In systems that use low-voltage sensors, it is still desirable to have the step-up function available. Simple low-power operation is not enough to eke out the life of a battery. The discharge profile of a typical cell means that it will only deliver its peak voltage at or near the full charge. As the battery discharges, its output voltage will fall, potentially below the supply voltage for which the system has been designed. There is often a very large drop close to full depletion. However, the battery still has energy it can deliver if the surrounding circuitry can make use of it. In reality, the battery rarely empties before it needs changing – it simply cannot deliver usable energy. For example, a 1.5 V AA alkaline cell will generally be considered ‘empty’ when its output voltage falls below 0.9 V.
Figure 1: Discharge profile of a typical NiMH AA cell.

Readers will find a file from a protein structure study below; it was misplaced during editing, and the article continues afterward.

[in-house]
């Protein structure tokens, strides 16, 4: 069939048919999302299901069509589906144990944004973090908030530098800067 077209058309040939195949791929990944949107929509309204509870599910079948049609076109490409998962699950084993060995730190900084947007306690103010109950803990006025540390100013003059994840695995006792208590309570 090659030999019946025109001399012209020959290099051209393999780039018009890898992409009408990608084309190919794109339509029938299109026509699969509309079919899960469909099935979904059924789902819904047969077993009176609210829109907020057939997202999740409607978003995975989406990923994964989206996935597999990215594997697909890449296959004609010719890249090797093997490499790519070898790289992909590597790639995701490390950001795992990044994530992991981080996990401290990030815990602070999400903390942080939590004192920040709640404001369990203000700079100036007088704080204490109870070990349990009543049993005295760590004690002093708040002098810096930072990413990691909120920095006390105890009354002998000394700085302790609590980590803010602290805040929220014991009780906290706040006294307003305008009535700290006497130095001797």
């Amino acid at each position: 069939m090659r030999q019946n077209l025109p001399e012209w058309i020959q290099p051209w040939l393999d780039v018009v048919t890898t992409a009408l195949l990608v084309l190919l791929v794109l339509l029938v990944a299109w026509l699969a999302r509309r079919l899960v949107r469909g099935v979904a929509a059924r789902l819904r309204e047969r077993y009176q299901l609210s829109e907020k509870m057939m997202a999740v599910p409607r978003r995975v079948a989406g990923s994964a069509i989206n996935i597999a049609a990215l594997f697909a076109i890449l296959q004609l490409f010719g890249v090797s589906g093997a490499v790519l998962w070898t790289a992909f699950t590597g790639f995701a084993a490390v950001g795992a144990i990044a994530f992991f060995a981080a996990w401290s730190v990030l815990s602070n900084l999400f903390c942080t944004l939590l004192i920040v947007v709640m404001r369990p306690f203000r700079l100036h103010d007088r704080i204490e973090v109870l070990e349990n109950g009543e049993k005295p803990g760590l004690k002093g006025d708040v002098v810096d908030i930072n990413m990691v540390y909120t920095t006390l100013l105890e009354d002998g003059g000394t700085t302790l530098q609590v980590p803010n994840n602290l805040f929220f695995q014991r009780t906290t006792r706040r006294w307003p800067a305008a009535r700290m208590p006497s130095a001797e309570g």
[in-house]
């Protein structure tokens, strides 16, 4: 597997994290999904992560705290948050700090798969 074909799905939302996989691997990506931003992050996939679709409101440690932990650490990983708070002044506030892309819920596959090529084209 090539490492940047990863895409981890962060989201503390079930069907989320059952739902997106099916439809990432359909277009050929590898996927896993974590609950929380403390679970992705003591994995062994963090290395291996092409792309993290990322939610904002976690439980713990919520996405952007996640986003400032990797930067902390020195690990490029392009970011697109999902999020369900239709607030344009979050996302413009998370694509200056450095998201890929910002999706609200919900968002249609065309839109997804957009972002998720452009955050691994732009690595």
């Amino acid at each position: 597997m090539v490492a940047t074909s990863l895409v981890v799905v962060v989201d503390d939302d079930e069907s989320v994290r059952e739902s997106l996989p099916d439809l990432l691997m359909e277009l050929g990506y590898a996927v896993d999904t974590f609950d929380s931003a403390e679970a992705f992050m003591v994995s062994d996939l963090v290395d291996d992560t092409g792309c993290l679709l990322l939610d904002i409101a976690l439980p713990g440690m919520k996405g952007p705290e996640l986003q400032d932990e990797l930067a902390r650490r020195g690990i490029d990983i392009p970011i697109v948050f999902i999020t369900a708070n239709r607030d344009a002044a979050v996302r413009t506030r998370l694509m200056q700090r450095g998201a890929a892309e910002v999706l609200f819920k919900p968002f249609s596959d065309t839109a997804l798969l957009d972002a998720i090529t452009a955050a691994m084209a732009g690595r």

In practice, cells are often used in combination to boost their voltage output, making it easier to operate a typical microcontroller and RF circuit over a significant portion of the cells’ total energy. Conversely, with a fully charged set of cells, the voltage is generally too high for the sensor node’s circuitry. As a result, most designs use some form of buck regulator to control the supply voltage to the rest of the system and adapt to the falling output from the cells. Because the input voltage needs to be higher than the output voltage of the buck regulator, there comes a point at which it cannot derive sufficient voltage from the battery pack and the system will shut down even though energy is available. To make full use of this stored energy, it is possible to switch over to a boost regulator to provide the necessary output voltage. The efficiency of the boost regulator most likely will be lower than that of the buck, but it provides an extra burst of life for the system. The sensor may report to the user at this point that it is nearing time to change the batteries.